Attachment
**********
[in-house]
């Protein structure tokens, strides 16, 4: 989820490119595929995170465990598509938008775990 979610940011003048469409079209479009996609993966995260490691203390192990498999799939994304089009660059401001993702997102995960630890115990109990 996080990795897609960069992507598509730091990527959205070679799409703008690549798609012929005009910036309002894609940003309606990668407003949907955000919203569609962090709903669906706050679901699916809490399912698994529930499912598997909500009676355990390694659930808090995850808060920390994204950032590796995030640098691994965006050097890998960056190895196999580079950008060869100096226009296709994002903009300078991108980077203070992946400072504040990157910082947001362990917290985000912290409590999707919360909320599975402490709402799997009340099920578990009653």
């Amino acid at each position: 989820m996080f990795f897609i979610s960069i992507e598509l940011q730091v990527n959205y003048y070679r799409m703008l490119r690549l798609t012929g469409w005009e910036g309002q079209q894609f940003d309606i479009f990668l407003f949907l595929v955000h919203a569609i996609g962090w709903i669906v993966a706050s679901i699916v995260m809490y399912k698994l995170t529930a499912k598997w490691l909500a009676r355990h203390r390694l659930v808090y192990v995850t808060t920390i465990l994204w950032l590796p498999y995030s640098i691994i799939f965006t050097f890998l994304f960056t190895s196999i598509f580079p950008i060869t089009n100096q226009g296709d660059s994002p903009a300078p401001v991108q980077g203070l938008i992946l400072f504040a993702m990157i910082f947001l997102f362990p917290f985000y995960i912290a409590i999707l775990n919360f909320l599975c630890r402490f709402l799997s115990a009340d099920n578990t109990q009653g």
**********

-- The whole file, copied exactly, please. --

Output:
[in-house]
């Protein structure tokens, strides 16, 4: 989820490119595929995170465990598509938008775990 979610940011003048469409079209479009996609993966995260490691203390192990498999799939994304089009660059401001993702997102995960630890115990109990 996080990795897609960069992507598509730091990527959205070679799409703008690549798609012929005009910036309002894609940003309606990668407003949907955000919203569609962090709903669906706050679901699916809490399912698994529930499912598997909500009676355990390694659930808090995850808060920390994204950032590796995030640098691994965006050097890998960056190895196999580079950008060869100096226009296709994002903009300078991108980077203070992946400072504040990157910082947001362990917290985000912290409590999707919360909320599975402490709402799997009340099920578990009653």
């Amino acid at each position: 989820m996080f990795f897609i979610s960069i992507e598509l940011q730091v990527n959205y003048y070679r799409m703008l490119r690549l798609t012929g469409w005009e910036g309002q079209q894609f940003d309606i479009f990668l407003f949907l595929v955000h919203a569609i996609g962090w709903i669906v993966a706050s679901i699916v995260m809490y399912k698994l995170t529930a499912k598997w490691l909500a009676r355990h203390r390694l659930v808090y192990v995850t808060t920390i465990l994204w950032l590796p498999y995030s640098i691994i799939f965006t050097f890998l994304f960056t190895s196999i598509f580079p950008i060869t089009n100096q226009g296709d660059s994002p903009a300078p401001v991108q980077g203070l938008i992946l400072f504040a993702m990157i910082f947001l997102f362990p917290f985000y995960i912290a409590i999707l775990n919360f909320l599975c630890r402490f709402l799997s115990a009340d099920n578990t109990q009653g």